The Supreme Court rejected EPA’s first-ever limits on mercury and other airborne toxic emissions from power plants on Monday, finding that the agency should have considered compliance costs when deciding whether to regulate the utility sector. This is a win for industry and coal-heavy states; however, this decision does not change the rule’s impact.
Since its going into effect in April, nearly two-thirds of the affected plants either have installed the necessary pollution controls to comply or have been marked for closure by their owners. However, there’s a chance it may give the EPA some pause in its carbon emissions rule-making, due to be unveiled in August.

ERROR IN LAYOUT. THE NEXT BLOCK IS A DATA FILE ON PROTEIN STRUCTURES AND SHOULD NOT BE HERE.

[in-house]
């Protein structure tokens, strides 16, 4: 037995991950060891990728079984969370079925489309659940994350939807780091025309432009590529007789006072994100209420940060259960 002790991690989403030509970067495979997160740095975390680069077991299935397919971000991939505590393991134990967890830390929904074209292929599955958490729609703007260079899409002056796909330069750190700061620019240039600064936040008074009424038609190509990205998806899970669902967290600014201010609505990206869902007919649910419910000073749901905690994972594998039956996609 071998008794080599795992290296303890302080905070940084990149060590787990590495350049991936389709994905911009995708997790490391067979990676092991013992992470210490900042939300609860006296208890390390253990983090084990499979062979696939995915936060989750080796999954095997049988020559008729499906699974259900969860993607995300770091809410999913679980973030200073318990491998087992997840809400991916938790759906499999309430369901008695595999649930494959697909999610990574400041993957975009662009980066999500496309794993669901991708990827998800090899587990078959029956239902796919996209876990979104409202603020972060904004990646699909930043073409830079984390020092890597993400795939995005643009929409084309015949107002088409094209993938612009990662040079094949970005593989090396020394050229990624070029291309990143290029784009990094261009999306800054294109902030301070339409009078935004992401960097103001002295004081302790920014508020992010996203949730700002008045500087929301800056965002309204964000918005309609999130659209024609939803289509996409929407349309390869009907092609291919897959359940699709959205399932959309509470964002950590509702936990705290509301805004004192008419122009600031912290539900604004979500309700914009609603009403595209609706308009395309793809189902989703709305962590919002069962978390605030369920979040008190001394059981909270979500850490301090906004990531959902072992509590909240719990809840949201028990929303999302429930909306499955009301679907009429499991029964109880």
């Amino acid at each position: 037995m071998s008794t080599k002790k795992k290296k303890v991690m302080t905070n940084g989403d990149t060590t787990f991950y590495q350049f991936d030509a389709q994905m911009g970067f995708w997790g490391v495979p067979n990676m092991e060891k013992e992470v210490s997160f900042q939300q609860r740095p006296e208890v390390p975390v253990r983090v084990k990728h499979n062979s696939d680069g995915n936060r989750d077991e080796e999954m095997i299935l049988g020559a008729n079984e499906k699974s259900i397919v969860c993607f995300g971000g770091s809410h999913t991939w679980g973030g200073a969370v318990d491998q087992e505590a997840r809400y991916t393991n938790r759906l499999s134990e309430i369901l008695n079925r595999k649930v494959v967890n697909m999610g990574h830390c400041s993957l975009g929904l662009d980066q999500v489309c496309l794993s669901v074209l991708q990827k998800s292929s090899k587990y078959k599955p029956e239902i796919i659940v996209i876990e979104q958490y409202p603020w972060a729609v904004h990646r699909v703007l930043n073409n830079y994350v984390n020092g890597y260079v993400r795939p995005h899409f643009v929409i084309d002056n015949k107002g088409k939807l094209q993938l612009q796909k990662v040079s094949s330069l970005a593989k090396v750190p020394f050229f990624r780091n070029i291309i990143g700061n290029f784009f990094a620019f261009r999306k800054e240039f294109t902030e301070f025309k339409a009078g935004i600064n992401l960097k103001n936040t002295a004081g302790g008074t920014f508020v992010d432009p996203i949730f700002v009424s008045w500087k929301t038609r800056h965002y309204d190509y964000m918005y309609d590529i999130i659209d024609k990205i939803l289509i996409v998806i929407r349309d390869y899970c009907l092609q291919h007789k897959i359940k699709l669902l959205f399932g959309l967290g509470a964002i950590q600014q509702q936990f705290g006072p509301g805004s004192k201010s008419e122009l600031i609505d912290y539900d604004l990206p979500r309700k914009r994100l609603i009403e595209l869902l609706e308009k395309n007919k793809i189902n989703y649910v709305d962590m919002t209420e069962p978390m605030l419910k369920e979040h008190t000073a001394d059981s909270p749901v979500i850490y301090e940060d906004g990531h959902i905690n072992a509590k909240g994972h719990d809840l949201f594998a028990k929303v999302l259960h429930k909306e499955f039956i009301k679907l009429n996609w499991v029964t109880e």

Michigan-based Consumer’s Energy has said it will move forward with its 9 plant closures in 2016, also citing State of Michigan regulations that make it unfeasible to keep the plants open.
Thanks to the Great Lakes Metro Chambers Coalition for providing some of the content for this post.